For the rest of today, and long into the night, New Mandala will be providing almost constant coverage of Thailand’s 2011 election. By this stage our readers are well-and-truly aware of the outlines of the contest and the potential implications for the country.
It promises to be a lively night. Of course right now things are still blurry, and we will have to wait until a few hours after the polls have closed across Thailand before we start to get a sharper view of the results.
In the meantime, if you are still wanting to get a flavour of what is at stake then this article, published overnight by The Los Angeles Times, is worth a look. Reuters provides a useful head-to-head analysis of the policies of the Democrat and Pheau Thai parties. And if you want greater interpretation then this long article does a good job. It ends with a comment from Thammasat University’s Associate Professor Somjai Phagaphasvivat. He notes that “Thailand is still a semi-democracy…Violence, division and polarization will remain a hallmark of Thai democracy for the foreseeable future.” Readers looking for something different could also dip into Giles Ji Ungpakorn’s call for Thai socialists to vote Pheua Thai.
Around the blogs Khi Kwai has started with some very helpful comments on the Thai Rath electorate-by-electorate projection map. Bangkok Pundit and Saksith Saiyasombut over at Asian Correspondent will also be having a busy night. There are so many useful feeds and blogs out there — it will, inevitably enough, be hard to keep up.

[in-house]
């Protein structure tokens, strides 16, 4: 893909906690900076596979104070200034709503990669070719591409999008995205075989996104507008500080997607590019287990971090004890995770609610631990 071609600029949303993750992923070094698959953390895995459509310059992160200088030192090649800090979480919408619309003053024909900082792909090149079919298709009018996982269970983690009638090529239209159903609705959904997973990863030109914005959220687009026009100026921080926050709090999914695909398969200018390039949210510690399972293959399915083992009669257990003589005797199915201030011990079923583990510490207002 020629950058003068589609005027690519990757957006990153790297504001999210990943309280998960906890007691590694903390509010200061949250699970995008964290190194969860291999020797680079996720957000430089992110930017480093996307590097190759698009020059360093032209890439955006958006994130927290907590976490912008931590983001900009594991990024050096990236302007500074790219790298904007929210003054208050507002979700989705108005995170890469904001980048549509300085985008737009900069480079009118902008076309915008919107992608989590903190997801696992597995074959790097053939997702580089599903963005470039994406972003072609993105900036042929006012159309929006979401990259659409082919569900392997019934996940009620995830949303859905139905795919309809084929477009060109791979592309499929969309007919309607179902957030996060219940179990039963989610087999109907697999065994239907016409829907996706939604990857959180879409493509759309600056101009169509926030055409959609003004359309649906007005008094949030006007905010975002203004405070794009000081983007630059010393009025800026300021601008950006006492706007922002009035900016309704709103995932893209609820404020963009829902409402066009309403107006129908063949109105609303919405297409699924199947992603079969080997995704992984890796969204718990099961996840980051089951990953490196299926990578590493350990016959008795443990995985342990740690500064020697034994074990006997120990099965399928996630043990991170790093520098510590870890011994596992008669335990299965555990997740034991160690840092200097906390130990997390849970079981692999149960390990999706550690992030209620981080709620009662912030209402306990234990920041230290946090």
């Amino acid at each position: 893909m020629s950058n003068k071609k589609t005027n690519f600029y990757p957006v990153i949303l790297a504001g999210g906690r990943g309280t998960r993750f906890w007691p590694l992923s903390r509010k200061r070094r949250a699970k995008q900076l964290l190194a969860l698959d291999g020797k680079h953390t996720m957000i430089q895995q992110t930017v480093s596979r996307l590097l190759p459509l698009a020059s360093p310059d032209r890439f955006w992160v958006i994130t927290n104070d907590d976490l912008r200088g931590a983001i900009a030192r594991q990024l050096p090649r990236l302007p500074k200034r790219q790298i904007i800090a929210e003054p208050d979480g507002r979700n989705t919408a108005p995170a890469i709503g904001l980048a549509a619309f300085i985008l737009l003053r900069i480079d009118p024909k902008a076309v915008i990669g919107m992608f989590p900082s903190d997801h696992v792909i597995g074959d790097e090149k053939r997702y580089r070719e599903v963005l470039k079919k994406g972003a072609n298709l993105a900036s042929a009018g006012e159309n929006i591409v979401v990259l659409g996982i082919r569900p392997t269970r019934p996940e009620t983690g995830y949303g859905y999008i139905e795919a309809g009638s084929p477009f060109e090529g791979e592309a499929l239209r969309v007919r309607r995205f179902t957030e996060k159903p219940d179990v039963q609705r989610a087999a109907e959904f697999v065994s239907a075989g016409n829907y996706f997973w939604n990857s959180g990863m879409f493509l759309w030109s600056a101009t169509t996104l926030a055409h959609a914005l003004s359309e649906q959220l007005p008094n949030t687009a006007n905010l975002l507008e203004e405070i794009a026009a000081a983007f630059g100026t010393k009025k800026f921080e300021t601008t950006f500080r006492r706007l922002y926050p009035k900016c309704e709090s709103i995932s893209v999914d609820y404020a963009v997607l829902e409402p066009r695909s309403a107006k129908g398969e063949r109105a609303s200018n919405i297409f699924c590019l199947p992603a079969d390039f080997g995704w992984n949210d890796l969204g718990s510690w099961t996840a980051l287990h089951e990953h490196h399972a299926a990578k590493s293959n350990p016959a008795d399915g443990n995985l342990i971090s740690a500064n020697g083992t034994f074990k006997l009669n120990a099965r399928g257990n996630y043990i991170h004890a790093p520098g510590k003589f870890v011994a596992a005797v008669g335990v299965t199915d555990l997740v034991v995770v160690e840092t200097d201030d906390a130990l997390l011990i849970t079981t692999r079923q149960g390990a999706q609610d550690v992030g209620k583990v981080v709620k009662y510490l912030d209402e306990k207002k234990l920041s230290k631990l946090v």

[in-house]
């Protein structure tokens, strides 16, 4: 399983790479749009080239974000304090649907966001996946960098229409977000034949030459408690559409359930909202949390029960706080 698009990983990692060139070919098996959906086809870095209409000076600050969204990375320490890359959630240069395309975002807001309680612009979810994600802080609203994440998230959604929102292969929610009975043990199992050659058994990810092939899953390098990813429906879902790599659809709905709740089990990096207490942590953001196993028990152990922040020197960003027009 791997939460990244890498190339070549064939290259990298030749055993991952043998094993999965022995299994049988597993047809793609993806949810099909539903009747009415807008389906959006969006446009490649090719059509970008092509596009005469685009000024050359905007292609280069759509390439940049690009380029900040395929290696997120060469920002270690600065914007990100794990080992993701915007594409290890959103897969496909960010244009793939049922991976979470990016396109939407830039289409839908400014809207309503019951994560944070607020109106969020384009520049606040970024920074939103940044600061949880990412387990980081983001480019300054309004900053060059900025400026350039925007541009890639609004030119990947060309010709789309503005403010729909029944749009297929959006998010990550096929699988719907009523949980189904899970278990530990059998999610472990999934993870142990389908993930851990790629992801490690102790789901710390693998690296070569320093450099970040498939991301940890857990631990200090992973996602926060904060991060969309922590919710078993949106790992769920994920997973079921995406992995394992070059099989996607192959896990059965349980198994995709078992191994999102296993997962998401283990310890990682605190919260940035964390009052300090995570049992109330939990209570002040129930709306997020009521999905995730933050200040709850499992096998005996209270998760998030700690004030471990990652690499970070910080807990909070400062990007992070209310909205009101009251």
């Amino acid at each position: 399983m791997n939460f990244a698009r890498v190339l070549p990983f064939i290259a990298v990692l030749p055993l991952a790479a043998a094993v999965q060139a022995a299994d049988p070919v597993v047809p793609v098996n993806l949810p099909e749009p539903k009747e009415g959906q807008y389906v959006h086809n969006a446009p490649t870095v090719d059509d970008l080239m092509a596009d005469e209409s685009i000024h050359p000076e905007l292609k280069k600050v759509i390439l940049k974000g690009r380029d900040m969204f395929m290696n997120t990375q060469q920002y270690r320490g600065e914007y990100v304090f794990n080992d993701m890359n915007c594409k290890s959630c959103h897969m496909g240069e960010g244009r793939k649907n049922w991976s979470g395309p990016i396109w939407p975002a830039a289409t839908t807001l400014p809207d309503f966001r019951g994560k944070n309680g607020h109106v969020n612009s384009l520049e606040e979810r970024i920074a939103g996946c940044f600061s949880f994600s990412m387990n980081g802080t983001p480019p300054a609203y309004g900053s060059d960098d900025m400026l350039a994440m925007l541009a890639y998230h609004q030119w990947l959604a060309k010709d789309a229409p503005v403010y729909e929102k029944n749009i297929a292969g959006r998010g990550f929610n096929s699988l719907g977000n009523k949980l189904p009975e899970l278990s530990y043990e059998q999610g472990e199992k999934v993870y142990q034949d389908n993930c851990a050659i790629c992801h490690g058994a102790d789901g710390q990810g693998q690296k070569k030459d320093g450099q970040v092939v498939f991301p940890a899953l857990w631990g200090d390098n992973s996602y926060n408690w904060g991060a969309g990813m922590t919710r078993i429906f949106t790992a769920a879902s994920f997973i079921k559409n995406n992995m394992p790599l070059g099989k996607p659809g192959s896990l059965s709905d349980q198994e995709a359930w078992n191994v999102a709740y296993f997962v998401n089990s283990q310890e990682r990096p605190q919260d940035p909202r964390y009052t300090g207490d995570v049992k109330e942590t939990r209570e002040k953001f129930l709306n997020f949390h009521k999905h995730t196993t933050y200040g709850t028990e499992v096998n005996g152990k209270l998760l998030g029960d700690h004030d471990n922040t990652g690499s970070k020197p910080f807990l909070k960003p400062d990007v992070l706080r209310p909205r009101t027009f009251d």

This is also the first Thai election when Twitter will be breaking the results and keeping everyone on their toes. Long-time correspondents like Newley Purnell, Thanong Khanthong and Andrew MacGregor Marshall will be worth a look, as will the dynamic Twitter feed of Zoe Daniel (the ABC correspondent in Bangkok). This data (mostly in Thai) provides a handy indication of where the Thai Internet action is (thanks to Jon Russell for pointing it out).
You can follow us @newmandala. And for those not wanting to miss a beat, #thaielection is the hash tag of choice. Most of the tweets there are in Thai; as the night rolls on we plan to provide translations of some of the meatiest. #thaivote11 gets less traffic, but is predominately in English.
Please feel free to add your own useful sources. In the next hour or so things will start to really pick up speed here at New Mandala. Stay tuned.